Reader’s Corner: Kyle’s Little Sister, Saint Cecilia and Pastor Lawrence, and Guide to the Perfect Otaku Girlfriend

I Refuse to Be Your Enemy!, Vol. 6

This volume is a lovely conclusion to the reincarnated-as-a-villainess isekai story of Kiara. She was reborn into the world of a tactical RPG she played in her previous life (for a prime example of that kind of game, think Fire Emblem: Three Houses). Similar to a Fire Emblem game, there’s heavy focus on battlefield tactics, broken up by a sweet romance. Having fought her way across a kingdom, the final battle approaches. This volume delivers some backstory that clarifies the motives of a major antagonist and makes them, if not sympathetic, at least tragic. There’s a plot twist regarding another character that I found surprising yet also satisfyingly logical in hindsight. And of course there’s a beautiful, happy ending. (Well, for most of the characters…) My only complaint is that one intriguing mystery introduced in a prior volume was never resolved (and the author even acknowledges as much in the afterword). I happily recommend this six-volume light novel. ~ jeskaiangel

I Refuse to Be Your Enemy! is published by J-Novel Club.

Saint Cecilia and Pastor Lawrence, Vol. 1

Sometimes you come across manga where even when you read the blurb beforehand, you still feel the piece was different than you expected. For me, Saint Cecilia and Pastor Lawrence is one of those manga. I don’t think I had any expectations going in until I came across a reviewer mentioning that it was light on the “preachy.” It made me super curious because, a manga that has “preachy” in it (even if on the light side)?! I think due to this newfound expectation, I came in expecting one thing but got another. Not bad mind you! Pastor Lawrence is a fun character and I enjoy how “dense” he is, but also how he is deeply caring and compassionate. Saint Cecilia on the other hand was not who I thought she was, even though, again, I had read the blurb beforehand. She was cute and I think part of why I’m not sure how I feel about this manga as a whole is because I was unprepared for there to be a one-sided romantic interest in a series apparently about the titular saint and pastor living, working, and falling in love with one another. Despite these pages not aligning with my expectations, I found volume one of Saint Cecilia and Pastor Lawrence to be a very light-hearted and quick read. ~ Laura A. Grace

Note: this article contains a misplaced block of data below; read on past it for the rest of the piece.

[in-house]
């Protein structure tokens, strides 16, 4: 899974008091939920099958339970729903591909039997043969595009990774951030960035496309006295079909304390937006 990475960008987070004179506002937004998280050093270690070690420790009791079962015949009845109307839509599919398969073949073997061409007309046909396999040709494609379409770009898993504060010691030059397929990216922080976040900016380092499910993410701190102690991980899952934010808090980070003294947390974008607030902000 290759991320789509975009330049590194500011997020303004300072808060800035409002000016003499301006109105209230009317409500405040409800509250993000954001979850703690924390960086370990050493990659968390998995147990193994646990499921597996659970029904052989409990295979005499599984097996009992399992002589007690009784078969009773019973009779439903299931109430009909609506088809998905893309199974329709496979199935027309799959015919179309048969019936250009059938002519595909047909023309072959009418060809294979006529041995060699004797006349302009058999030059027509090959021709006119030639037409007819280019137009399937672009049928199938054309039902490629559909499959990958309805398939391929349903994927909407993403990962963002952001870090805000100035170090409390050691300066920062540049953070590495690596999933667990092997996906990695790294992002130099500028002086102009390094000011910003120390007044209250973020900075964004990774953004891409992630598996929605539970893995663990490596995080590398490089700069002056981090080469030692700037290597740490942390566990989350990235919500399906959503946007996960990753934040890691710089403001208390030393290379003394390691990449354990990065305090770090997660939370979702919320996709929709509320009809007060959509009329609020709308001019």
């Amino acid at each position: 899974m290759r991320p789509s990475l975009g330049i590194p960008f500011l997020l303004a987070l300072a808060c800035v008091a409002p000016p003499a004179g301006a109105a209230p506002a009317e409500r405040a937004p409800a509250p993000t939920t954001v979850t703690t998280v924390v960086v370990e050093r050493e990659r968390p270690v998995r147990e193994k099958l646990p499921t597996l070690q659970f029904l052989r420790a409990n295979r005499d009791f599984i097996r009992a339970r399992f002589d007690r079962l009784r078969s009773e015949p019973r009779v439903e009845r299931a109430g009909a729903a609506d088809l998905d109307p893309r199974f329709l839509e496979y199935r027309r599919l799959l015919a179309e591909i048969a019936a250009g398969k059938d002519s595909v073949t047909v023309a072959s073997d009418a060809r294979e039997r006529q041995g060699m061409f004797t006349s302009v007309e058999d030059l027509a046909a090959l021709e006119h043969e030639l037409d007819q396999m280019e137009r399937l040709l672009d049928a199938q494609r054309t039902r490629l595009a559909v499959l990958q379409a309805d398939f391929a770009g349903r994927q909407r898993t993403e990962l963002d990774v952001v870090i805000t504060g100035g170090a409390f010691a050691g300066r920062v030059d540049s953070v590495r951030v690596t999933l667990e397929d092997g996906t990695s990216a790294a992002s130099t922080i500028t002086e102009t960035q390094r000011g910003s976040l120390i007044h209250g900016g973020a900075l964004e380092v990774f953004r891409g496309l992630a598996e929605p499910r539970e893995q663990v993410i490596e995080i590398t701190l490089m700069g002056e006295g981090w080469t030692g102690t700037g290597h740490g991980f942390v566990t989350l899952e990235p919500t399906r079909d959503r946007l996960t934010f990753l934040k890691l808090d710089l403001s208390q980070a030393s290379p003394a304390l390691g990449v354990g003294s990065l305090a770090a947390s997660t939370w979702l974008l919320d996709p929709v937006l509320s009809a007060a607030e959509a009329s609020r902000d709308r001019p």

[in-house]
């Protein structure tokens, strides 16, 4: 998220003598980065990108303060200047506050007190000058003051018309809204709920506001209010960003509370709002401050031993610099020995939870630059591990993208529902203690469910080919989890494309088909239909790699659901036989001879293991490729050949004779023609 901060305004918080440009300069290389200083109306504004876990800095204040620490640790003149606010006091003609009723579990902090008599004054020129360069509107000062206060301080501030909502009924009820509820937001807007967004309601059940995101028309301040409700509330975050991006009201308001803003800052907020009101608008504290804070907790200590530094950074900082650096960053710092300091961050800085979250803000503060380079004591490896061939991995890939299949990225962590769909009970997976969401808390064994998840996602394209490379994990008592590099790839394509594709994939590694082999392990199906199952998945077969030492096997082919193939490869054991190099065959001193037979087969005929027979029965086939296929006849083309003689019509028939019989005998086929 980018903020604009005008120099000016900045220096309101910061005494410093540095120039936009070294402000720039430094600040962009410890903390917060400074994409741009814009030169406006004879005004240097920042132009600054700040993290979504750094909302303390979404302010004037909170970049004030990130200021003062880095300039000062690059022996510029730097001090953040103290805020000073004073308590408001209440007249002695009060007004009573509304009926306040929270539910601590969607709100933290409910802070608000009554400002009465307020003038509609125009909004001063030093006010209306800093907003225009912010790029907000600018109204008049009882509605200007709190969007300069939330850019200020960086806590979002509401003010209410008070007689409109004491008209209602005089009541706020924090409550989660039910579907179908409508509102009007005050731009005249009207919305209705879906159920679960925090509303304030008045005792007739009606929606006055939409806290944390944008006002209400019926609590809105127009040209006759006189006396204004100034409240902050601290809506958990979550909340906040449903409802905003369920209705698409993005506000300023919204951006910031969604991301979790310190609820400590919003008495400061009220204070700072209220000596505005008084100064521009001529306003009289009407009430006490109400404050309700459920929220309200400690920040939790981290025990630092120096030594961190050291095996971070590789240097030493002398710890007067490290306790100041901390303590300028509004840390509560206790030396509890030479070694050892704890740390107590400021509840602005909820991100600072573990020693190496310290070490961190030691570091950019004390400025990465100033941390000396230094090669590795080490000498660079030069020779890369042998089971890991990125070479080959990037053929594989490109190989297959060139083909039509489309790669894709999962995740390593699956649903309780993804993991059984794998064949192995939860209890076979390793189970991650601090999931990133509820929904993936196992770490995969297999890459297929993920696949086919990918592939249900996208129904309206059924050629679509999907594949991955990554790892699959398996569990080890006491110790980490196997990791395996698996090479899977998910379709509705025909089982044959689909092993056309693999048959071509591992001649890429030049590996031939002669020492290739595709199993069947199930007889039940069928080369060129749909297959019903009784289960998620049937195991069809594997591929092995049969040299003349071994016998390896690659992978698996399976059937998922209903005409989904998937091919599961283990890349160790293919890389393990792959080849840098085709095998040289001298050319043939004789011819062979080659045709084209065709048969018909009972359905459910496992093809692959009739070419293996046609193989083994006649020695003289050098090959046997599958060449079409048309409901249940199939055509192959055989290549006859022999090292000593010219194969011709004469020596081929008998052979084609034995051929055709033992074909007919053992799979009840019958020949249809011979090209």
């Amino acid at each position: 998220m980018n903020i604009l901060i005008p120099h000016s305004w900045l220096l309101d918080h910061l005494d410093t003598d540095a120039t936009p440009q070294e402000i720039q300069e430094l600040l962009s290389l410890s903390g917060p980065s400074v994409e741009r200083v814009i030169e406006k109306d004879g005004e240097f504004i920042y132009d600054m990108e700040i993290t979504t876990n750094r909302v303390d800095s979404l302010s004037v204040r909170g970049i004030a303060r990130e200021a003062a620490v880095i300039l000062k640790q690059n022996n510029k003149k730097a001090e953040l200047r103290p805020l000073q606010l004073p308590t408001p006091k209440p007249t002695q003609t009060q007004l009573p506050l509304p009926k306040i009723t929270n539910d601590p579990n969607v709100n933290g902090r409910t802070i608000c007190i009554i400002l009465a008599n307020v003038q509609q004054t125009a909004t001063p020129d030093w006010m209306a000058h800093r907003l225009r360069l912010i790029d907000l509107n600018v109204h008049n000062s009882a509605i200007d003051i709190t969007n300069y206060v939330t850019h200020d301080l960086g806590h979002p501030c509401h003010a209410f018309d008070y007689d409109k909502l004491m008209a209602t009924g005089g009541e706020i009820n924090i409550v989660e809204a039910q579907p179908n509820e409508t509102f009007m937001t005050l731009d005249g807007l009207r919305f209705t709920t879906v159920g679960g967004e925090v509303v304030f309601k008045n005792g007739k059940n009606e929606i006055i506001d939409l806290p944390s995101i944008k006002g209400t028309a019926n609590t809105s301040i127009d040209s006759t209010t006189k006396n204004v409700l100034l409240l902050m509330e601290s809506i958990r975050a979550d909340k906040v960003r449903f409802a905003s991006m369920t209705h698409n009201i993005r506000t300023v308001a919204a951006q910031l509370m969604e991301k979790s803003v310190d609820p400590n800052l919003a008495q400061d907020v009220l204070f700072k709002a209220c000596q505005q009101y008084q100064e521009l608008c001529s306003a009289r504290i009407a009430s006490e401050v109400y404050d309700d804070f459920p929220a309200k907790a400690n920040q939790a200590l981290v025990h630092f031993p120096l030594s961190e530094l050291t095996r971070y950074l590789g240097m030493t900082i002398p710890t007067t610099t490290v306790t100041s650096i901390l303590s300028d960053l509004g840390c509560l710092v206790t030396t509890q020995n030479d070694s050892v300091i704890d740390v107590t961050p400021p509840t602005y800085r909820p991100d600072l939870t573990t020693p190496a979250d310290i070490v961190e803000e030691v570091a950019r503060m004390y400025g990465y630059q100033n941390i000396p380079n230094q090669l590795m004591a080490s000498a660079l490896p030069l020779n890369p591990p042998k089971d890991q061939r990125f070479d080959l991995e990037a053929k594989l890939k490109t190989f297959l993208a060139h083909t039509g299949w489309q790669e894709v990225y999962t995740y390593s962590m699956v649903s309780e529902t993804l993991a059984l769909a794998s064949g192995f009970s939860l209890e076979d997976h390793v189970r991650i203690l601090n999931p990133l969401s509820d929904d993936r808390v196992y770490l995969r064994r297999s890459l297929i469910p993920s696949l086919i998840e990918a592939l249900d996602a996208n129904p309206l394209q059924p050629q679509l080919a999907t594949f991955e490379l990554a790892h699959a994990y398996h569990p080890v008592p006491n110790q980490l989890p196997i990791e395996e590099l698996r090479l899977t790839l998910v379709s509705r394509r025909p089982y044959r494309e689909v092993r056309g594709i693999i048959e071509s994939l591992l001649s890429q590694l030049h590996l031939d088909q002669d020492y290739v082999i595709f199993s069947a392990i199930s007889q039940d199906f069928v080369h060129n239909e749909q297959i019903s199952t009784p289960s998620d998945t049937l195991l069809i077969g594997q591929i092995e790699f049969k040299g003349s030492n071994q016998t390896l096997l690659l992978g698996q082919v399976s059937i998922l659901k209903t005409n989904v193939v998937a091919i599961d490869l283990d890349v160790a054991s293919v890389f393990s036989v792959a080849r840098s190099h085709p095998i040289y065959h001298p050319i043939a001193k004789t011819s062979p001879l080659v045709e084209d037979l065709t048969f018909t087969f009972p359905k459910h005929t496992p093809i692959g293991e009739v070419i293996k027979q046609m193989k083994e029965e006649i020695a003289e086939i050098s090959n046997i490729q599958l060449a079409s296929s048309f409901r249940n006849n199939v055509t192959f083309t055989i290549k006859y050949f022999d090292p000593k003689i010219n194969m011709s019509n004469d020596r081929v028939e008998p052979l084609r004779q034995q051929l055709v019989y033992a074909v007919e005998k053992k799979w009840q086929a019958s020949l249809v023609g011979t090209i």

Saint Cecilia and Pastor Lawrence is published by Kodansha Comics.*

Reincarnated as the Piggy Duke, Vol. 1

At this point, there are quite a few reincarnated-as-a-not-so-villainous-villain isekai stories starring a female main character who attends a magical academy and/or school for nobility. This story mostly fits right alongside them, except for its male lead, Slowe Denning, and the fact that the isekai world is based on a fictional anime, not a video game as is more common. In the protagonist’s first life, he knew Slowe as the surprisingly popular, tragically sympathetic minor antagonist of an anime. Now possessing important knowledge about the world and aware of the sad fate that awaits him, Slowe embarks upon a quest to change himself and his story. I would summarize this volume thus: Slowe attends school while embarking on a weight loss program and PR campaign, as well as getting involved in some cloak-and-dagger extracurricular activities. This volume presented several multifaceted characters and some interesting world-building. I look forward to reading the next volume. ~ jeskaiangel